It’s nice you called.

Nice, why nice?

Just because. It’s nice of you.

Ingeborg Bachmann finished just a single novel in her lifetime, but she is nevertheless regarded as an heir to Robert Musil and a central influence on a generation of outstanding German and Austrian novelists, not least of them Christa Wolf, Peter Handke and Thomas Bernhard. Published in 1971, two years before Bachmann’s untimely death resulting from a fire in her apartment in Rome, where she lived in self-imposed exile, Malina is an immensely ambitious work, a masterpiece of European modernism, traced in the dust of the Austro-Hungarian Empire, and currently out-of-print in English. The first volume in a large, mostly unwritten prose cycle Ways of Death, Malina has three central characters, each one representing a distinct Austro-Hungarian cultural type, yet each also convincingly singular in their own right. The narrator is a well-known Viennese author in her late-forties, an unnamed woman who has suffered from depression for much of her life. In recent months she has fallen in love with Ivan, a man from Budapest, a little younger than herself, on whom she has bestowed ‘the highest distinction’ for ‘rediscovering me as I once was’. Since meeting Ivan, she writes, the sound of her typewriter has softened; car doors no longer slam shut with such a bang; and in the morning, the birds sing more quietly, allowing her a brief second sleep. ‘At last I’m able to move about in my flesh as well,’ she says, ‘with the body I have alienated with a certain disdain.’




Certainly I was subordinate to him from the beginning.


Malina is the man with whom she lives, a forty-year-old civil servant, a one-time author, an obscure, androgynous figure who the narrator sometimes refers to as ‘Lina’, using feminine pronouns. On a side street in Vienna’s Third District, Malina’s scrupulous presence hangs hard over the apartment where they have both been living for some years. Forever on guard not to upset Malina, the narrator must take care that, when Ivan is over, the two do not ‘encroach upon each other’. When, after Ivan leaves, Malina comes to the sitting-room, he does not refer to Ivan. By speaking as though Ivan does not exist, Malina precludes any discussion of his own unease, discomfort, even jealousy. He studies the chessboard and, judging where the pieces have finished, he makes an ostensibly light-hearted remark about the low standard of play. The space is charged with passive-aggression, but ‘even if Malina is silent’, she says, ‘it’s better than being silent alone, and it helps me with Ivan, too, when I can’t grasp what’s going on, or when I lose my grasp on myself, because Malina is always there for me, steady and composed’.




Me: Since when do we have a crack in the wall?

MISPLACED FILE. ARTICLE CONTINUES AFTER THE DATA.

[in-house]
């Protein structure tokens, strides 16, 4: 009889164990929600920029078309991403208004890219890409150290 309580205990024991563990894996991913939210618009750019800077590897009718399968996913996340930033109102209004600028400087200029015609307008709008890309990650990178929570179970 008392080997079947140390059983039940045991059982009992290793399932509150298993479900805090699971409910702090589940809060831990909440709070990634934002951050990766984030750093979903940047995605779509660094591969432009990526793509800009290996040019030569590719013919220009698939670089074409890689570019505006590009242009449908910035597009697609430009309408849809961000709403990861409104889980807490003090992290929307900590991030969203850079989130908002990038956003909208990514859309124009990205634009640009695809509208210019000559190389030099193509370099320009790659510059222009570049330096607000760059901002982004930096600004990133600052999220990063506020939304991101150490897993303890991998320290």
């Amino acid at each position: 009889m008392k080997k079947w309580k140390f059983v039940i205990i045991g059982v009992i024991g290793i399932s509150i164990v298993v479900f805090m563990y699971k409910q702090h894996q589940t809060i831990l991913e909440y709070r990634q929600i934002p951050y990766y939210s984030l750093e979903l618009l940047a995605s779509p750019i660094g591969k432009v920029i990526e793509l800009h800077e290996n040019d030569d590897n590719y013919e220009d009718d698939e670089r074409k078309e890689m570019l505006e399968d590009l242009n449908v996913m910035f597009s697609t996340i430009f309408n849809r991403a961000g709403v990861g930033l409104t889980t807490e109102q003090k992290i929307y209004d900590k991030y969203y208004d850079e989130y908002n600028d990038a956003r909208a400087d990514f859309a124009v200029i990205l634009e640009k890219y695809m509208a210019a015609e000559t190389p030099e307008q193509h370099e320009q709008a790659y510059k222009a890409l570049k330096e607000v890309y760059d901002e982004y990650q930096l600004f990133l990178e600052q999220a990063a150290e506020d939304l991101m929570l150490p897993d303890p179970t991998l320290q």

Malina: I don’t remember, it must have been there a long time.


Filled with beautiful, biting digressions on love and friendship; submission and control; on female subjectivity and what the narrator calls the ‘disease’ of men, this is a novel which, in the despondent charisma of its essayistic voice, could be said to anticipate the fiction of Renata Adler and lately Rachel Cusk. Yet Malina is the stricter, denser, more heteroglossic work, a rhetorical collage in which the first-person narrative is regularly interrupted by less orthodox modes of literary speech: phone conversations, interviews with the press, official and private correspondences; spaces in which the person addressed is not the reader exclusively. When the critic Helgard Mahrdt describes ‘the deformations of subjectivity and sensuality’ that result in Malina from ‘the penetration of instrumental rationality into the private sphere’, she is speaking about the narrator as a subject, but the reading holds true in relation to the body of text as well. Correspondences and interviews establish a reality-effect, lending the text an air of objectivity, rationality. But to what effect? Even the intermittent observation of these third-parties is enough to control the first-person narrative. The novel submits itself to an internalized discipline: it is an observation machine; a household with its very own Malina. At a certain point Ivan stops calling or answering. Soon the narrator feels less able or inclined to write letters. In their absence, the pages become dominated by extended dialogues between the narrator and Malina, and passages from atonal musical scores. The first-person narrative becomes increasingly fragmented. The novel cracks and collapses. Deforms.

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